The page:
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Black Kettle Brewing food truck adds to beer–friendly vibe

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Black Kettle
Black Kettle's owner Bryan Lockhart (right) and Tom Sharpe show off some the brewery's pub grub they serve out of their food truck.

Roasted turkey with sage and gingerbread stuffing, salsify and cranberry pot de crème. Butter poached halibut with candied bacon Brussels sprouts and truffled celery root puree. Caramelized chestnut mousse with noisette streusel.

We’re in the thick of holiday meals and as this article drops, the eggnog-fueled mania of the season will have reached fever pitch. Everywhere I turn, it’s “holiday entertaining ideas” and “last minute gifts to put a smile on their faces.”

I’ve already tuned out, if I’m being honest, and am looking forward to the ordinary days of January. And so it was that in the spirit of minor, personal rebellion, while friends and family were heading out for one celebratory meal or another, I headed down to Black Kettle Brewing Company for a pint.

I have always appreciated the vibe of Black Kettle; it’s a straightforward, functional brewery that has dedicated some space to sit and enjoy the brewer’s wares. There is also an appealing symbolism to its location, across the railroad tracks where Bewicke Avenue approaches its Northern conclusion, where one literally must cross over a physical barrier to access the destination, leaving behind the bustle of a more populous part of town for a quieter, more industrially-minded area. Situated where it is, Black Kettle affords patrons a singularly focused experience; one visits the brewery with intention and little distraction.

In recent times, Black Kettle has added a food offering to their repertoire. A dedicated food truck sits outside the main doors of the brewery, offering up simple but very well thought out, beer-friendly dishes that are reasonably priced. Black Kettle gave me a perfect Saturday evening escape, a stripped–down dining experience that was the antidote to Christmas fervor.

The brewery was hopping when I showed up, mainly populated by groups of four to six indulging in tasting flights. I passed the food truck on my way in, two-litre growler in hand, and spotted a great looking sandwich being brought inside. At the service bar, I ordered a pint of Kentucky Common Ale, a growler fill of Black IPA to take home, and a dinner of Miso Poutine and a New York Style Hotdog. The menu also included onion rings, a vegan sandwich (the one I had spotted) made with avocado, Roma tomatoes, cucumber and Kosher salt on a homemade bun with a side of fries, baby back ribs in housemade BBQ sauce with coleslaw, deep fried pickles, “Dinosaur Drumsticks” (extra large chicken drumsticks in buffalo sriracha sauce) and a handful of other light meal items.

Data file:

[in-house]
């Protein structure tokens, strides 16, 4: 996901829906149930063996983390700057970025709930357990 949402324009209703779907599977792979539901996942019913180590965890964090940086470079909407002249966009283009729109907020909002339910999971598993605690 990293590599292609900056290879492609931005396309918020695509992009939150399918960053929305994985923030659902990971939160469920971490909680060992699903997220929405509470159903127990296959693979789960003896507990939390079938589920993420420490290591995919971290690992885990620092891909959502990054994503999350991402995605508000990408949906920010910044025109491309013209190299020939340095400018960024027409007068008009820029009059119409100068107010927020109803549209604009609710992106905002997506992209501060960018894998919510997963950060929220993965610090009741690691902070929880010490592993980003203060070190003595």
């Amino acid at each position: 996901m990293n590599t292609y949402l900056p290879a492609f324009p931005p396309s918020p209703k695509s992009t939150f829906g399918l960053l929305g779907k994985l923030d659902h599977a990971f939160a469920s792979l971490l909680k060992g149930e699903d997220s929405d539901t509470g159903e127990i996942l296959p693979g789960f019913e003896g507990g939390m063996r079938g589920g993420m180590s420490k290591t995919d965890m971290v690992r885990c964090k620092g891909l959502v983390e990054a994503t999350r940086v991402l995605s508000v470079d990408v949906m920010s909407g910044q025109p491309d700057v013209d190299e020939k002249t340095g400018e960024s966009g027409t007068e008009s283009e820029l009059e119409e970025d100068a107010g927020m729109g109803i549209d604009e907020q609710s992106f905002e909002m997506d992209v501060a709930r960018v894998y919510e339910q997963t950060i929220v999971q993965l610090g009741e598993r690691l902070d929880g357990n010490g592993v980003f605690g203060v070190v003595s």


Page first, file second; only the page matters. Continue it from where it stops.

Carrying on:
As I sat down to sip my beer and await my food, a chatty patron from the bar engaged me in a conversation about The Godfather films. He had taken a pause midway through the second film to grab a bite and a beer, and he explained that it was his first time watching the series. He sensed a foreboding note in the second film and, without giving too much away, I told him he had one of contemporary western film’s most shocking, heartbreaking moments to look forward to (“I know it was you, Fredo”).  It was the sort of spontaneous banter that I relish when I dine on my own and in no time, it seemed, my meal was set down in front of me, piping hot and colourful.

The miso poutine was a clever take on a French Canadian classic. Long, crispy fries were covered in melted, small-bead cheese curds from Salt Spring Island and topped with a generous helping of fragrant miso gravy with a sprinkling of coarsely chopped scallion. The gravy had just enough miso to make the rich and round, faintly pungent bean paste identifiable, but without being overwhelmingly salty, a common trapping of the ingredient. The hotdog was, plainly put, surprisingly delicious. A super fresh, dense bun was topped with a generous portion of deeply caramelized onions (cooked in Black Kettle’s Kentucky Common Ale), a strip of extra crispy, thick-cut bacon, a juicy sausage and a drizzle of ketchup (which I never put on a hotdog myself) and ballpark mustard. For a $6 dog, it was pure magic and the perfect accompaniment to the Kentucky Common, a nuanced beer made with corn, rye and barley with just the right balance of hoppy bitterness and malty weight. Kentucky Common is considered one of the few indigenously American beer styles and has enjoyed a resurgence in popularity in the wake of the meteoric rise of the craft brewing scene.

The Black IPA, my consistent favourite beer from this brewery, packs a potent punch at 6.5 per cent ABV and 70 IBU (bitterness rating). It is a sipping beer, in my opinion, rather than a food beer, and makes nice pint to hunker down with on a cold, wet day.

My meal and growler fill were $35 before gratuity.

Black Kettle Brewing is located at 720 Copping St. in North Vancouver. 604–987–9989.


Lower Lonsdale can expect the imminent opening of a growing seafood franchise group, The Captain’s Boil. Despite its frankly off-putting name (it sounds like the skipper needs minor medical attention) the restaurant boasts a tasty–sounding food concept in which patrons get to select their seafood of choice (I’ll be curious to see if the signature crawfish make their way to North Vancouver), preferred flavourings and seasonings, spice level and sides. The Cajun-themed group is popular in Ontario and has a smattering of Vancouver locations presently (